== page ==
• More UX w/mobile
  • Tech writers and UX in agile are a sprint ahead of developers


Writers should be involved in product usability: “When it is hard to write about, it’s hard to use”

Products where the documentation is trying to solve for deficiencies in the UI: “They are so involved w/product, they can’t relate to the user”

XML issues where one person goes to many sources

Companies where writers are highly involved with UX

When designers do not make intuitive products

Huge amount of overlap between user assistance and UX

ESL issues gets involved with usability

UX designers who eschew UA in favor of spare, minimalist, text-free designs: some writers have better luck forging partnerships with UI/UX

Usability tested installation guide – invited dev lead (who never looked at docs) – they could not complete installation b/c of bad UI: Message would tell you to do something that caused installation to fail.

Classic mention of door usability: doors you push when you should be pulling

Usability testing, documentation: often not enough. “We’ve done scrappy testing at coffee shops”

Perspective from developer can see the usability issues from the other side

Testing doc usability by monitoring doc usage and responding to feedback (wiki-based docs)

Usability dovetails with accessibility: content reuse (reduces translation costs); doing usability up front did a lot of writing. Best case: Intuit’s “follow home” testing. Worst case: UX design for government projects

Wrangling Difficult Personalities

Scribe: Unknown

Top Takeaways:

  • Difficult Problems: People who are psychopaths, egotistical, keeps silence, insecure, manipulative, shy, indecisive.
  • Other problems: Cultural problems, organizational problems, and gender problems
  • Solutions: Don’t be aggressive and be assertive; treat people like a human being; get support from professional; reflect on their understanding; be open; be flexible; understand that you don’t have to agree with them; tailor your communication
  • Books Recommended: “Snakes and Suits” , “Psychopaths Next Door”, “Assholes: A theory”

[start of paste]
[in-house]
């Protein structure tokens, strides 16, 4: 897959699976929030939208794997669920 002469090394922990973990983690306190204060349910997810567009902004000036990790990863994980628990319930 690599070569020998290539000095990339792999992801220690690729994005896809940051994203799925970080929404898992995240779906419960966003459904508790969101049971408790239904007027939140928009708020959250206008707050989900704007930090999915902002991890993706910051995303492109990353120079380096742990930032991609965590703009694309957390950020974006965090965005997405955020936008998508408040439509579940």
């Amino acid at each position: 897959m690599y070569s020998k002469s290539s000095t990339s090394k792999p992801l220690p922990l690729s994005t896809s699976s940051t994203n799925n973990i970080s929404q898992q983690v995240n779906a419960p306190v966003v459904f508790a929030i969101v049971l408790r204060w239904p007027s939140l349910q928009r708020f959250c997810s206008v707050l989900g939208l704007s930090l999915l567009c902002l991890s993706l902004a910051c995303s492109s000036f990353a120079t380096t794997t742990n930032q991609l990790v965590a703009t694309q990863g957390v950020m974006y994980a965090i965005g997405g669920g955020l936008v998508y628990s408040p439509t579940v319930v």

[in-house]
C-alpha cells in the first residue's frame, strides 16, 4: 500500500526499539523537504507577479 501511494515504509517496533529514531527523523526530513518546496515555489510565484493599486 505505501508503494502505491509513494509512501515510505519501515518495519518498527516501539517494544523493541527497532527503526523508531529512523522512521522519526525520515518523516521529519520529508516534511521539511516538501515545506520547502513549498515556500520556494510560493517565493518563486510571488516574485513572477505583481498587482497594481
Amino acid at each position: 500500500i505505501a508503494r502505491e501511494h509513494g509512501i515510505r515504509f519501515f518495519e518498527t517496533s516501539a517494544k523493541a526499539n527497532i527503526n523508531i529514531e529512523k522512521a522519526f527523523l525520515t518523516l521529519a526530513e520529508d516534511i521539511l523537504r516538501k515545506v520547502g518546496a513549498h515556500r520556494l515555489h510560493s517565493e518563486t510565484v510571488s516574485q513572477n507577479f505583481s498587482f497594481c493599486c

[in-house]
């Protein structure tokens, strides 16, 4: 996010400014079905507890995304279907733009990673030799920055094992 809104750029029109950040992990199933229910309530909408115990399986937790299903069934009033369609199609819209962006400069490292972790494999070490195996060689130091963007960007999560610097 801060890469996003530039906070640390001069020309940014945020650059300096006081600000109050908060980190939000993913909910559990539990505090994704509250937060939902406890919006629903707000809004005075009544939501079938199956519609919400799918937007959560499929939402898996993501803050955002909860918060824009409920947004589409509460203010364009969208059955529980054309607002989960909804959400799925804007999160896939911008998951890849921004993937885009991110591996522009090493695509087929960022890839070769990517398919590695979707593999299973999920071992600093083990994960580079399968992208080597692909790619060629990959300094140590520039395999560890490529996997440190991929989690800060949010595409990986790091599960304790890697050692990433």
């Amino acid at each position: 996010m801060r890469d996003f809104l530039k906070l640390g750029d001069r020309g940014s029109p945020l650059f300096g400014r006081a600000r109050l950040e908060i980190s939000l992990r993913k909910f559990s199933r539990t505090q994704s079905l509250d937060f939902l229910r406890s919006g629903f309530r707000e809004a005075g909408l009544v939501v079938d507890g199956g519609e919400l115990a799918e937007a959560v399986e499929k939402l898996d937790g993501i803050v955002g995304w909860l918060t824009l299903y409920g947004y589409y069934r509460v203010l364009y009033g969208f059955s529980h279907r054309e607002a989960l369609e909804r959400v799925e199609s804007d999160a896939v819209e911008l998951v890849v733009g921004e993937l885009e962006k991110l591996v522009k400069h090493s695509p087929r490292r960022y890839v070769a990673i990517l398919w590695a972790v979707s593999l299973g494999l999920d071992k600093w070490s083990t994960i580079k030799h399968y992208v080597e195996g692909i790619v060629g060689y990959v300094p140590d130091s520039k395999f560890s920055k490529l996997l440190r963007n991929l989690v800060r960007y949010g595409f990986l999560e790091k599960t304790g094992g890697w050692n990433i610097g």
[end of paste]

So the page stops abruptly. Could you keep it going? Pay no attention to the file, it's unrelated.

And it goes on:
Good day: Didn’t kill the Engineer

Solution: Aggressive won’t work; Assertive will. “I” statements not “You” statements. Name the game and not get fired.

Books: “Snakes and Suits” , “Psychopaths Next Door”

Talk it out. Try not to offend. Speak slower. Get support; faking incompetence. Clarify what you do in your job

Problem: Getting info from people; convoluted response; egotistical workers; organization that tolerates problems; psychopathic personals; empathy never works at time; manipulative, insecure

Try to get info and they try to run away; additional relationship to get support

Put yourself in other person’s shoes

Try to get “some authority”

Treat other person as human being (not a monster or a brat)

good intention

Book: “Asshole, a theory”

There is no ideal

Openness, flexibility, good sense of humor

Understand them, you don’t have to agree with them

Human resources is working for the company

Open door policy – go to your boss’s boss

Reflect what they “really” mean – context

Tailor your communication

Bribe with food

The one who things this world belongs to them

“Come back with a solution” (boss)

Shy people who won’t speak up

Indecisive (“I prefer not to”)

Wrangler: Takes care of horses

cultural problems

Reuse Strategies

Scribe: Robin Whitmore

Top Takeaways:

  • How to Reuse Successfully
  • Need to make content findable
  • Need to have rules – notification when content changes: Communication is key
  • Use tools – small spreadsheets, ccms -where used, frame text insets, resource files (for paragraph level or lower), comments, conditional text
  • Does size matter? Granular = more reusable
  • Linking makes it difficult


Issues with finding content? All depts need to be able to access and use same terminology

Granularity is important? How granular?

Can also be multi-channel

Tools recommendation – use spreadsheets. Can use “where used” or other function in CCMS. Wikis that describe content. Comments in content – about what context is for and who is using it. Need to communicate when changing content. Can use conditional text for differences.

Helps to have “content captains” who own content areas and are aware of where content is used

Does size matter? Topic vs Phrase. Genericize more than in the past – writing for reuse. Create one topic (generic) for description that can be reused

Text insets in Frame? Could use for standardized procedures, copyright.

IBM has vision of allowing writer to begin writing & the GUI will tell them that the content already exists.

Only reuse “released” topics